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Topic: Knights  knaves variation (Read 823 times) 

Altamira_64
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Knights  knaves variation
« on: Dec 7^{th}, 2016, 9:32am » 
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On a fictional island there are 10 inhabitants, who all know each other, of which 5 are knights, who always tell the truth and the rest of them are knaves, who always lie. A visitor to the island wants to determine the 5 knaves. What is the minimum number of yesno questions he must ask the inhabitants in order to find the 5 knaves?


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dudiobugtron
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Re: Knights  knaves variation
« Reply #1 on: Dec 7^{th}, 2016, 12:30pm » 
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Each question must be to only one person, I assume (otherwise it's pretty easy). The maximum is (trivially) 59 questions, since you can just ask each person a question where its truth is common knowledge. Or, ask each person a variation of the 1 knight, 1 knave question.

« Last Edit: Dec 7^{th}, 2016, 12:32pm by dudiobugtron » 
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rmsgrey
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Re: Knights  knaves variation
« Reply #2 on: Dec 7^{th}, 2016, 2:21pm » 
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There are 252 possible ways of picking 5 knaves out of 10 inhabitants, so a general solution must take at least 8 questions to enable you to distinguish between more than 128 possibilities. With more general 10inhabitant knightknave islands, which have 1024 possible arrangements of knights and knaves, it's trivially both necessary and sufficient to ask 10 questions to identify them all. For this special island, you can improve the upper bound to 9 questions by observing that once you know 9 of the inhabitants' natures, you get the 10th automatically. It's not obvious whether the lowerbound of 8 questions is achievable or not.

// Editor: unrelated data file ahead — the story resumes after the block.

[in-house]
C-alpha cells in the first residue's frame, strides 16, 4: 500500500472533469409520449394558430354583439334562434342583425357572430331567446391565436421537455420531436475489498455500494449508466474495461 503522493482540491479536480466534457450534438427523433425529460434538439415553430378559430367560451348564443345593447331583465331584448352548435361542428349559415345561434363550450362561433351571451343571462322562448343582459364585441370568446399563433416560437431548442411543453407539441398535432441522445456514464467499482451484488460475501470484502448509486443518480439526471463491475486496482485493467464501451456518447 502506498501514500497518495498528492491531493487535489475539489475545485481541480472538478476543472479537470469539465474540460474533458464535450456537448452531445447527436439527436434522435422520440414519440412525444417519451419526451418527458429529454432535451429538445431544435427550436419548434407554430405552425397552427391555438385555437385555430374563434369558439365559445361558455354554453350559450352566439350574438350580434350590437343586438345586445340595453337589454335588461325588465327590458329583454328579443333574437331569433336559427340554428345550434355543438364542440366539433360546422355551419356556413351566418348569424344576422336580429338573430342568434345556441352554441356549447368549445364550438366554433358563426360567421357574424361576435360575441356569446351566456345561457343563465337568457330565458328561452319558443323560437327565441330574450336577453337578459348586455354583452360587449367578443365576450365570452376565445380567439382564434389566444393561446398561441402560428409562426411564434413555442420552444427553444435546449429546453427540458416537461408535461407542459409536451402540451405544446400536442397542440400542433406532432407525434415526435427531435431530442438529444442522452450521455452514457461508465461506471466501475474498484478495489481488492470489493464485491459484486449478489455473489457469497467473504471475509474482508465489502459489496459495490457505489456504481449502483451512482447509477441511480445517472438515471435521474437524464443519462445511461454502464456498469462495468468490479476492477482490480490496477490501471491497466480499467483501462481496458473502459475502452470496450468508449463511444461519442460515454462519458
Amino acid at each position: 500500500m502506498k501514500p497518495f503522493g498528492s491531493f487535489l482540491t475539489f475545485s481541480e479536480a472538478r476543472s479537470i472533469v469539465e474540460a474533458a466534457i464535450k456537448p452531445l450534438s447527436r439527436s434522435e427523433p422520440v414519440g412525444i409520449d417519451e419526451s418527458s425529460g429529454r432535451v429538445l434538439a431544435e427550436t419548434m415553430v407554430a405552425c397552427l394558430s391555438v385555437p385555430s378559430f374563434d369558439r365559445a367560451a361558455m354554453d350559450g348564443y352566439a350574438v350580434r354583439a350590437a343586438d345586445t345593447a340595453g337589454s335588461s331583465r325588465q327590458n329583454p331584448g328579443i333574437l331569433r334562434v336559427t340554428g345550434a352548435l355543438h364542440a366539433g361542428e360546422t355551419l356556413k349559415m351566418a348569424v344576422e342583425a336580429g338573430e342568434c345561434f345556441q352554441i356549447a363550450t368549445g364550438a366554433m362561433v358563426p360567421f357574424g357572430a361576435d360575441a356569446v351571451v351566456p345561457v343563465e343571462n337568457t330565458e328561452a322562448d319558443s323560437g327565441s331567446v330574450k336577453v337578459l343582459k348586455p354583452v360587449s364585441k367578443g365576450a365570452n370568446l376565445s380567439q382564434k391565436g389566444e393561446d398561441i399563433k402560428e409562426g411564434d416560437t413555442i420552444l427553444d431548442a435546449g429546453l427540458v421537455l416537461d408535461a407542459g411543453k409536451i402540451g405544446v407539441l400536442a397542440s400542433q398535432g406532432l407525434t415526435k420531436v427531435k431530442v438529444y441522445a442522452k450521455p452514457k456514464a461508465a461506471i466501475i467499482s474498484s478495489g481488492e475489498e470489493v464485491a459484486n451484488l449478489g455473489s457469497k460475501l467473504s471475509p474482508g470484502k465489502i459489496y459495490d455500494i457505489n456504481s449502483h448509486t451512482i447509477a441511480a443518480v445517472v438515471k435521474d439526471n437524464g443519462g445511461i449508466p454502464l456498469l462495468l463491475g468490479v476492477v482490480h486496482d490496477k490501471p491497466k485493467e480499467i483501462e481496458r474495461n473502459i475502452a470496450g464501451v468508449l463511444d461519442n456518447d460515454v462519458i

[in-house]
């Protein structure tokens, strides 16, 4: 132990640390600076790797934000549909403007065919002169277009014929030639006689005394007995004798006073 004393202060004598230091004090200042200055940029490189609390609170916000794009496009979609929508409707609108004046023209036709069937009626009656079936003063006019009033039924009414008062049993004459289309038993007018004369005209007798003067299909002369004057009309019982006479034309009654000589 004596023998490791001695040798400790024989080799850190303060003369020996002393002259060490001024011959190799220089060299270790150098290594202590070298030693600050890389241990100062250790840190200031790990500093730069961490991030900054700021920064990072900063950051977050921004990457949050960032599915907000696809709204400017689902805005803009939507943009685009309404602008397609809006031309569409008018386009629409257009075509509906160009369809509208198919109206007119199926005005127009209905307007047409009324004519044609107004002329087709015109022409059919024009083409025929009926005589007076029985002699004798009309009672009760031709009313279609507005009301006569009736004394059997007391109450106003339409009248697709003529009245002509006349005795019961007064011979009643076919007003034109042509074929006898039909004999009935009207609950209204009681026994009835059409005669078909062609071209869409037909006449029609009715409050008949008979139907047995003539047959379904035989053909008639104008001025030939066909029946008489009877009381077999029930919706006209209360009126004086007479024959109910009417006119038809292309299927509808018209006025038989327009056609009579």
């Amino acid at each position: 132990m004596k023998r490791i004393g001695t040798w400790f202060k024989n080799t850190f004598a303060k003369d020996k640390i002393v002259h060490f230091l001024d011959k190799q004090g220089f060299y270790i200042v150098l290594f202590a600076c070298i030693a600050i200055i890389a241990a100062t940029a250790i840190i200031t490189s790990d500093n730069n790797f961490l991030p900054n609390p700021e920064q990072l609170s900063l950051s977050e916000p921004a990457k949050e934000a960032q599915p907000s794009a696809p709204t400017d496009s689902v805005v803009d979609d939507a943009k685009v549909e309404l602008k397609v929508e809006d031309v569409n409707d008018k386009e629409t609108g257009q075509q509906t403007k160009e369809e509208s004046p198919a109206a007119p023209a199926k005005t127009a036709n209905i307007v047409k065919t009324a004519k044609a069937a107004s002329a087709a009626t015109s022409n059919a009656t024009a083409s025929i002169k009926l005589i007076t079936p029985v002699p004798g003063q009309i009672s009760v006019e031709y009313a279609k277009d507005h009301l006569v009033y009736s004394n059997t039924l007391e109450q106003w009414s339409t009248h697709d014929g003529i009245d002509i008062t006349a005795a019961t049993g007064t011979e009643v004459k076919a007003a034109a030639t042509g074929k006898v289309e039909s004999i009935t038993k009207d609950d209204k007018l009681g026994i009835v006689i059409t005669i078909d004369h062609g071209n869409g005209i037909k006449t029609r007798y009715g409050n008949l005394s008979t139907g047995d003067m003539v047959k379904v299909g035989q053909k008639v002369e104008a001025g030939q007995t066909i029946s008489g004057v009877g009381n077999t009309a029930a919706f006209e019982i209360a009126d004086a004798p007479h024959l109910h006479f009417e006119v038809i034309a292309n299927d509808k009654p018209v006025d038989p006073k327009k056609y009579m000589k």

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towr
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Re: Knights  knaves variation
« Reply #3 on: Dec 7^{th}, 2016, 10:37pm » 
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Once you know what the first person is, you can use the next 7 questions to determine which of 126 permutations you have for the rest. And that's without resorting to tricky selfcorrecting questions like "Would an inhabitant that's the opposite to your type say that .... ?" You can just ask the first person whether he's a pizza, and interpret his following answers accordingly.

« Last Edit: Dec 7^{th}, 2016, 10:41pm by towr » 
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Altamira_64
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Re: Knights  knaves variation
« Reply #4 on: Dec 7^{th}, 2016, 11:21pm » 
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Each question must be to only one person, I assume (otherwise it's pretty easy). Correct.

« Last Edit: Dec 7^{th}, 2016, 11:22pm by Altamira_64 » 
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rmsgrey
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Re: Knights  knaves variation
« Reply #5 on: Dec 8^{th}, 2016, 10:08am » 
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Yeah, on further reflection, it's obvious that you can meet the lower bound (as towr says)  the tricky part is doing so in an elegant fashion.


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Altamira_64
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Re: Knights  knaves variation
« Reply #6 on: Dec 8^{th}, 2016, 12:01pm »